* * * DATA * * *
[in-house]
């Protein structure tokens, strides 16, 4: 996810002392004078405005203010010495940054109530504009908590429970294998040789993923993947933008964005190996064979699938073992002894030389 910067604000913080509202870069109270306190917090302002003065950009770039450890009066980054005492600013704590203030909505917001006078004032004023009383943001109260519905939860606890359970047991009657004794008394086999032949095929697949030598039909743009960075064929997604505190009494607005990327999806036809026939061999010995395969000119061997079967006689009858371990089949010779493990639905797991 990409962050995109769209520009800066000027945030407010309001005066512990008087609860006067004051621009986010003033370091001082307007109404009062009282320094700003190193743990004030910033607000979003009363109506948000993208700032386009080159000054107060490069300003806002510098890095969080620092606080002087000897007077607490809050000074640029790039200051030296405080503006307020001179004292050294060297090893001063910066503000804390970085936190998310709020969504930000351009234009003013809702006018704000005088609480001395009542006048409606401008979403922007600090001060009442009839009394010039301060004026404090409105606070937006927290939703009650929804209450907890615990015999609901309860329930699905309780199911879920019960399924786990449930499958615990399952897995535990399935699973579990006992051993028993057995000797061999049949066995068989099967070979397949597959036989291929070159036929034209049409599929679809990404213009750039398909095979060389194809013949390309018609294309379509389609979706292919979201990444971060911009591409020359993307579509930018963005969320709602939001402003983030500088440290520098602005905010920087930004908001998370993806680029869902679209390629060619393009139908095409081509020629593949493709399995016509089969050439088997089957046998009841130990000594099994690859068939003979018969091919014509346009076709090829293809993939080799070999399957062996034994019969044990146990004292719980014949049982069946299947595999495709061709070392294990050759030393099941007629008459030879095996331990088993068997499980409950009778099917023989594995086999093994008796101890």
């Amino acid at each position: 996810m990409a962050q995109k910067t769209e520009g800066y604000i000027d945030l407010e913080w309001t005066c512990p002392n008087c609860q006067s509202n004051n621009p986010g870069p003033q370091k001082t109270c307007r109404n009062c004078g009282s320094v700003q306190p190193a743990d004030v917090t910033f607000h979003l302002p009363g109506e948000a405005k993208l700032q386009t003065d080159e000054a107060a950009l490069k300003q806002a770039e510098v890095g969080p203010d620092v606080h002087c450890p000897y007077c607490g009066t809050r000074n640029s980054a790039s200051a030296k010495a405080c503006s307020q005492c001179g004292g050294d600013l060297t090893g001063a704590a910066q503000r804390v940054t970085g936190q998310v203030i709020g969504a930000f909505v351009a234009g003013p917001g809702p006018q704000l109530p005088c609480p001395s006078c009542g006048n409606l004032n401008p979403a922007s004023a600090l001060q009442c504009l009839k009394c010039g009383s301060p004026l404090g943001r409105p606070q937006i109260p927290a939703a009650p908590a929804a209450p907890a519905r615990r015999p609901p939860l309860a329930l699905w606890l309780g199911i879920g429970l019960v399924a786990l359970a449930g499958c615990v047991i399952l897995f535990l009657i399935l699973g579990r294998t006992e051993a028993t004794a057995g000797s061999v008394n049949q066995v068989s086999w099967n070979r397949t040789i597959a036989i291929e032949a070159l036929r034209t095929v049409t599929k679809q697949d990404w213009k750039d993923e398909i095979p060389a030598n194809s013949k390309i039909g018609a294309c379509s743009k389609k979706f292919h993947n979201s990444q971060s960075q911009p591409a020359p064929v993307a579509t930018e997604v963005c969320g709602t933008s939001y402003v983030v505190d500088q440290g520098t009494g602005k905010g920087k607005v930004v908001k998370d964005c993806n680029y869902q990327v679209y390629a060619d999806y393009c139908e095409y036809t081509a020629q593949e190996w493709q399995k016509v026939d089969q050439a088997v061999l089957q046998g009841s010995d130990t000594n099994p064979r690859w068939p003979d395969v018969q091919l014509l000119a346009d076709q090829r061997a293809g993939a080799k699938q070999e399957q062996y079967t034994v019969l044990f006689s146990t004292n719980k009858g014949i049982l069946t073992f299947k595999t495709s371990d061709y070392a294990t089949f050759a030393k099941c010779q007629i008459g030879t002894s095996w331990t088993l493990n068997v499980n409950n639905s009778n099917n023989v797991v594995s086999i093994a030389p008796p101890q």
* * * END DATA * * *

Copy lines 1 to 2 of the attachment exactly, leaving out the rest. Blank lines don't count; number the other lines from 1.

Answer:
[in-house]
């Protein structure tokens, strides 16, 4: 996810002392004078405005203010010495940054109530504009908590429970294998040789993923993947933008964005190996064979699938073992002894030389 910067604000913080509202870069109270306190917090302002003065950009770039450890009066980054005492600013704590203030909505917001006078004032004023009383943001109260519905939860606890359970047991009657004794008394086999032949095929697949030598039909743009960075064929997604505190009494607005990327999806036809026939061999010995395969000119061997079967006689009858371990089949010779493990639905797991 990409962050995109769209520009800066000027945030407010309001005066512990008087609860006067004051621009986010003033370091001082307007109404009062009282320094700003190193743990004030910033607000979003009363109506948000993208700032386009080159000054107060490069300003806002510098890095969080620092606080002087000897007077607490809050000074640029790039200051030296405080503006307020001179004292050294060297090893001063910066503000804390970085936190998310709020969504930000351009234009003013809702006018704000005088609480001395009542006048409606401008979403922007600090001060009442009839009394010039301060004026404090409105606070937006927290939703009650929804209450907890615990015999609901309860329930699905309780199911879920019960399924786990449930499958615990399952897995535990399935699973579990006992051993028993057995000797061999049949066995068989099967070979397949597959036989291929070159036929034209049409599929679809990404213009750039398909095979060389194809013949390309018609294309379509389609979706292919979201990444971060911009591409020359993307579509930018963005969320709602939001402003983030500088440290520098602005905010920087930004908001998370993806680029869902679209390629060619393009139908095409081509020629593949493709399995016509089969050439088997089957046998009841130990000594099994690859068939003979018969091919014509346009076709090829293809993939080799070999399957062996034994019969044990146990004292719980014949049982069946299947595999495709061709070392294990050759030393099941007629008459030879095996331990088993068997499980409950009778099917023989594995086999093994008796101890």